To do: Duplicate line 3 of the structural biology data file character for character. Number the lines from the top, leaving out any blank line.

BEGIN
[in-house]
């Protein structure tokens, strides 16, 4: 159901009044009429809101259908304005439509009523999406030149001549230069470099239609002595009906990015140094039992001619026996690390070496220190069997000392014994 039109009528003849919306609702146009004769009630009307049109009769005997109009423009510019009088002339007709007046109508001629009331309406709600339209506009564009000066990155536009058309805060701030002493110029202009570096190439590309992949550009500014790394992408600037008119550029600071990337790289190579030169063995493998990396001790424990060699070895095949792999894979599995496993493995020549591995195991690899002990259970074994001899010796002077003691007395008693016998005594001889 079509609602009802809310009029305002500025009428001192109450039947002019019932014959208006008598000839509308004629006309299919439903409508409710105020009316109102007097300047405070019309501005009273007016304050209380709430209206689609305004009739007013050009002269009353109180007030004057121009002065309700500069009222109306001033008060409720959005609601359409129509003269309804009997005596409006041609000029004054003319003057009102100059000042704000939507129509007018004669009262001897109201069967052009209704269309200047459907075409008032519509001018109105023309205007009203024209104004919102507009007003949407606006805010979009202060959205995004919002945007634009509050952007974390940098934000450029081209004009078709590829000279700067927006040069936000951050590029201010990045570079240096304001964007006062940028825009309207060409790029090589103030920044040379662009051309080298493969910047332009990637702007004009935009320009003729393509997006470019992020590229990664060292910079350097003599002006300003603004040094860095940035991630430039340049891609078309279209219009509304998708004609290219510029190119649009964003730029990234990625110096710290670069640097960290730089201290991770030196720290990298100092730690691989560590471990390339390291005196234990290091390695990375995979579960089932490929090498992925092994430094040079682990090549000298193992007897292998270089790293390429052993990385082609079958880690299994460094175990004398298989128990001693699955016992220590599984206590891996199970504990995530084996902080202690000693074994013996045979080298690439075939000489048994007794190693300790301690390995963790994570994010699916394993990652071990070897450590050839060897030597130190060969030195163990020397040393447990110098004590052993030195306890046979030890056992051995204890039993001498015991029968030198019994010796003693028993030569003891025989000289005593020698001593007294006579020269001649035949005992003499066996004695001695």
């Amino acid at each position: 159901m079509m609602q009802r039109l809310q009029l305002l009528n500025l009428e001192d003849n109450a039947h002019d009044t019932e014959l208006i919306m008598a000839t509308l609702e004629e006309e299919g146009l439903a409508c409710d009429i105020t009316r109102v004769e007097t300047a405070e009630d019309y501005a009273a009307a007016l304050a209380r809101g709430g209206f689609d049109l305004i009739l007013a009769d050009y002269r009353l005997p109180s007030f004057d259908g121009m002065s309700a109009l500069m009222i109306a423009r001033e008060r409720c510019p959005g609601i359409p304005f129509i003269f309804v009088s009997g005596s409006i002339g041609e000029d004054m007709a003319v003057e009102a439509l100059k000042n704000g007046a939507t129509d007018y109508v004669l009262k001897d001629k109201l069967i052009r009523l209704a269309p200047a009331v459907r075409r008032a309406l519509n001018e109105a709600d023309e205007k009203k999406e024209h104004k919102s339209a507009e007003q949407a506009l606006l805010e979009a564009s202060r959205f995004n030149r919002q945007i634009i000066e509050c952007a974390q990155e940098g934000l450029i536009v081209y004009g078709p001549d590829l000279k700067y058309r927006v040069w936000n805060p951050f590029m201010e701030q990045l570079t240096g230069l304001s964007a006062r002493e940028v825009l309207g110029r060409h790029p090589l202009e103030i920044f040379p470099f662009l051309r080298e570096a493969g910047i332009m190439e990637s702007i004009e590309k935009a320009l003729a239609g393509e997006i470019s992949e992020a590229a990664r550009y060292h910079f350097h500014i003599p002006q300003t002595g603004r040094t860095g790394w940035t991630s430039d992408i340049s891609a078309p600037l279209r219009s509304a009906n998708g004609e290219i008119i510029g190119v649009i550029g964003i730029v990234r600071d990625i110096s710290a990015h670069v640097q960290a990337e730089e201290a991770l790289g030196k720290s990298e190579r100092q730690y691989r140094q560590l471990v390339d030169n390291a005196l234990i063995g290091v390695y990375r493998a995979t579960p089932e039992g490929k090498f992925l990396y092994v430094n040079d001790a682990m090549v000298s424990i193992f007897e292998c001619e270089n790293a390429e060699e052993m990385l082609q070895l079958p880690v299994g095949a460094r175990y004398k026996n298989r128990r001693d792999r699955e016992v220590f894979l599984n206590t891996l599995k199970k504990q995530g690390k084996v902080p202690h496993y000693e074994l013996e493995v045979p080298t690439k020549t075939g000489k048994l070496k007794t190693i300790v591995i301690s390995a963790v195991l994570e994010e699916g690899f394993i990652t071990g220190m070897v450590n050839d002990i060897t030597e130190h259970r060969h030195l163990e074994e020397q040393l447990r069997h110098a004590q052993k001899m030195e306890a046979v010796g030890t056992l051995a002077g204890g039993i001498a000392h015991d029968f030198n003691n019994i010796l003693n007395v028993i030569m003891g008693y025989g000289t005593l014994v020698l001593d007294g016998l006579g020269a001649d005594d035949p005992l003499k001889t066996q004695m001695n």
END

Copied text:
């Amino acid at each position: 159901m079509m609602q009802r039109l809310q009029l305002l009528n500025l009428e001192d003849n109450a039947h002019d009044t019932e014959l208006i919306m008598a000839t509308l609702e004629e006309e299919g146009l439903a409508c409710d009429i105020t009316r109102v004769e007097t300047a405070e009630d019309y501005a009273a009307a007016l304050a209380r809101g709430g209206f689609d049109l305004i009739l007013a009769d050009y002269r009353l005997p109180s007030f004057d259908g121009m002065s309700a109009l500069m009222i109306a423009r001033e008060r409720c510019p959005g609601i359409p304005f129509i003269f309804v009088s009997g005596s409006i002339g041609e000029d004054m007709a003319v003057e009102a439509l100059k000042n704000g007046a939507t129509d007018y109508v004669l009262k001897d001629k109201l069967i052009r009523l209704a269309p200047a009331v459907r075409r008032a309406l519509n001018e109105a709600d023309e205007k009203k999406e024209h104004k919102s339209a507009e007003q949407a506009l606006l805010e979009a564009s202060r959205f995004n030149r919002q945007i634009i000066e509050c952007a974390q990155e940098g934000l450029i536009v081209y004009g078709p001549d590829l000279k700067y058309r927006v040069w936000n805060p951050f590029m201010e701030q990045l570079t240096g230069l304001s964007a006062r002493e940028v825009l309207g110029r060409h790029p090589l202009e103030i920044f040379p470099f662009l051309r080298e570096a493969g910047i332009m190439e990637s702007i004009e590309k935009a320009l003729a239609g393509e997006i470019s992949e992020a590229a990664r550009y060292h910079f350097h500014i003599p002006q300003t002595g603004r040094t860095g790394w940035t991630s430039d992408i340049s891609a078309p600037l279209r219009s509304a009906n998708g004609e290219i008119i510029g190119v649009i550029g964003i730029v990234r600071d990625i110096s710290a990015h670069v640097q960290a990337e730089e201290a991770l790289g030196k720290s990298e190579r100092q730690y691989r140094q560590l471990v390339d030169n390291a005196l234990i063995g290091v390695y990375r493998a995979t579960p089932e039992g490929k090498f992925l990396y092994v430094n040079d001790a682990m090549v000298s424990i193992f007897e292998c001619e270089n790293a390429e060699e052993m990385l082609q070895l079958p880690v299994g095949a460094r175990y004398k026996n298989r128990r001693d792999r699955e016992v220590f894979l599984n206590t891996l599995k199970k504990q995530g690390k084996v902080p202690h496993y000693e074994l013996e493995v045979p080298t690439k020549t075939g000489k048994l070496k007794t190693i300790v591995i301690s390995a963790v195991l994570e994010e699916g690899f394993i990652t071990g220190m070897v450590n050839d002990i060897t030597e130190h259970r060969h030195l163990e074994e020397q040393l447990r069997h110098a004590q052993k001899m030195e306890a046979v010796g030890t056992l051995a002077g204890g039993i001498a000392h015991d029968f030198n003691n019994i010796l003693n007395v028993i030569m003891g008693y025989g000289t005593l014994v020698l001593d007294g016998l006579g020269a001649d005594d035949p005992l003499k001889t066996q004695m001695n």